Both sides petitioned this Court for review, the plaintiffs challenging the court of appeals’ determination of the limitations issue and the defendants contending, inter alia, that there was no TCPA private right of action cognizable in Texas courts until the Legislature enacted enabling legislation in 1999. Alternatively, defendants claim they cannot be liable for faxes transmitted by independent advertising companies acting at the behest of independent retailers. We granted the parties’ petitions for review to consider the TCPA’s application and related issues. II. The Telephone Consumer Protection Act
Congress enacted the Telephone Consumer Protection Act in 1991 by amending the Communications Act of 1934. Pub. L. No. 102-243, 105 Stat. 2394, (codified as amended at 47 U.S.C. § 227). The TCPA’s purposes were to “protect the privacy interests of residential telephone subscribers by placing restrictions on unsolicited, automated telephone calls . . . and to facilitate interstate commerce by restricting certain uses of facsimile (fax) machines and automatic dialers.” S. Rep. No. 102-178, at 1 (1991), reprinted in 1991 U.S.C.C.A.N.1968, 1968. The legislation was intended to address a growing number of consumer complaints related to the use of automated telephone equipment to make unsolicited telephone calls and faxes. That growth was spurred by a dramatic decrease in the cost of long-distance service, which in turn reduced the expenses associated with telemarketing. Id. at 2, reprinted in 1991 U.S.C.C.A.N. 1968, 1969-70.
Before the TCPA’s enactment, many states had promulgated regulations aimed at limiting unsolicited intrastate telemarketing, but constitutional constraints prevented them from reaching interstate communications. Id. at 3, reprinted in 1991 U.S.C.C.A.N. 1968, 1970 (noting “States do not have jurisdiction over interstate calls. Many States have expressed a desire for Federal legislation to regulate interstate telemarketing calls to supplement their restrictions on intrastate calls.”). By the time the TCPA became law, over forty states had legislatively limited the use of automatic-dialer recorded-message players or otherwise restricted telemarketing. Id., reprinted in 1991 U.S.C.C.A.N. 1968, 1970. But given that state regulation reached only intrastate communications, consumer complaints to the Federal Communications Commission (FCC) soared. Id., reprinted in 1991 U.S.C.C.A.N. 1968, 1970. The TCPA quickly followed.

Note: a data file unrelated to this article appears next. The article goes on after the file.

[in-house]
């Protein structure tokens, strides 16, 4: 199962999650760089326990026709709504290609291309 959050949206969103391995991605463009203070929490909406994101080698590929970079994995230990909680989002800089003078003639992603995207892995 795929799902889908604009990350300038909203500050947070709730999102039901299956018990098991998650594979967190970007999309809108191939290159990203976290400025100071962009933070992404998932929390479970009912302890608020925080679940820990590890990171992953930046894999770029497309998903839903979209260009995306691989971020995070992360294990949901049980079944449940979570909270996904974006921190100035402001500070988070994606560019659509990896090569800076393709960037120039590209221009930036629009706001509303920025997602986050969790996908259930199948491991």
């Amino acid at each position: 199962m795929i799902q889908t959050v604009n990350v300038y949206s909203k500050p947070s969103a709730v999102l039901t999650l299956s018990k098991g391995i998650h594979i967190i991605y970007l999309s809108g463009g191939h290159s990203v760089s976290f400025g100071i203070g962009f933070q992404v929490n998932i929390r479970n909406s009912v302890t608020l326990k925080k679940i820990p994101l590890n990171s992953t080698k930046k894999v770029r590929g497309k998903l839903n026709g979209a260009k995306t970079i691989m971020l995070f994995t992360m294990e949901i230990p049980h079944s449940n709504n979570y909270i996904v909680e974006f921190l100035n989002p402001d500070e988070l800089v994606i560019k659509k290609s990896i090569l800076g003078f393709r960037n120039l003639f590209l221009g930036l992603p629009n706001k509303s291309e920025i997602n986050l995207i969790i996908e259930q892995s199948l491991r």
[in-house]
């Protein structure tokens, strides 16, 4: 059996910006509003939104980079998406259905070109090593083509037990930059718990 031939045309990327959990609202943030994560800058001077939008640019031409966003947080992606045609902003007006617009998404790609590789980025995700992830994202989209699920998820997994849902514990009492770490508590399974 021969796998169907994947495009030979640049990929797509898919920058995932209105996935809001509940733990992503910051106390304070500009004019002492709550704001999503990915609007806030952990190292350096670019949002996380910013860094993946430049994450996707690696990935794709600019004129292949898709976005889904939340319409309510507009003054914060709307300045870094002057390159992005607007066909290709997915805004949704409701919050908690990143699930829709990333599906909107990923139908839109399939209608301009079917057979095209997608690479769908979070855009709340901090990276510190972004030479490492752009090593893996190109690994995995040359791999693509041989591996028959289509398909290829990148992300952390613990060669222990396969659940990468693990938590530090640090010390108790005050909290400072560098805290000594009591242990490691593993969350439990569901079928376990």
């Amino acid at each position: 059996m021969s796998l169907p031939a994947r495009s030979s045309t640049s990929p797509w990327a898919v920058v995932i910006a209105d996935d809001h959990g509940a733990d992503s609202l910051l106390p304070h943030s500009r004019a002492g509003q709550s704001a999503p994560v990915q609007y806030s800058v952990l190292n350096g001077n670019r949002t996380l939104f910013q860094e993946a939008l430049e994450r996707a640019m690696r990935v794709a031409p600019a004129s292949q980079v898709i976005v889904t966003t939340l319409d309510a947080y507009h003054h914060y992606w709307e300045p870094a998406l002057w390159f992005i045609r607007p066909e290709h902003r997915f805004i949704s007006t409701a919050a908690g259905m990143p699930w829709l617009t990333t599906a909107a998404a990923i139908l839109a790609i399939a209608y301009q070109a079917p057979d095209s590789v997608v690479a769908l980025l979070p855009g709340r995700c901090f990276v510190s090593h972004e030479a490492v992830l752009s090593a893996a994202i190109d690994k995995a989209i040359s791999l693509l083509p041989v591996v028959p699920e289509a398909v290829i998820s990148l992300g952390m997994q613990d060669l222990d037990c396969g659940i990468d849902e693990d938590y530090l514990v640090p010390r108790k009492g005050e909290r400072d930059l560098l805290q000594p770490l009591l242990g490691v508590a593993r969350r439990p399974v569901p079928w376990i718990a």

B. Statutory Framework
The TCPA presents what has been described as “an unusual constellation of statutory features.” Chair King, 131 F.3d at 512. On one hand, the Act creates a federal private right of action, but on the other it confers exclusive jurisdiction on state courts to entertain it. Id. The TCPA does contain an exclusive federal enforcement component, authorizing state attorneys general to bring civil actions in federal court on behalf of their state’s residents to obtain injunctive relief against unauthorized telephone calls and facsimiles and to recover monetary damages. 47 U.S.C. § 227 (f)(1)-(2). For such actions the TCPA authorizes the FCC to intervene as of right, to be heard in all such matters, and to file petitions for appeal. 47 U.S.C. § 227(f)(3). But for purposes of private enforcement and redress, state-court jurisdiction is exclusive.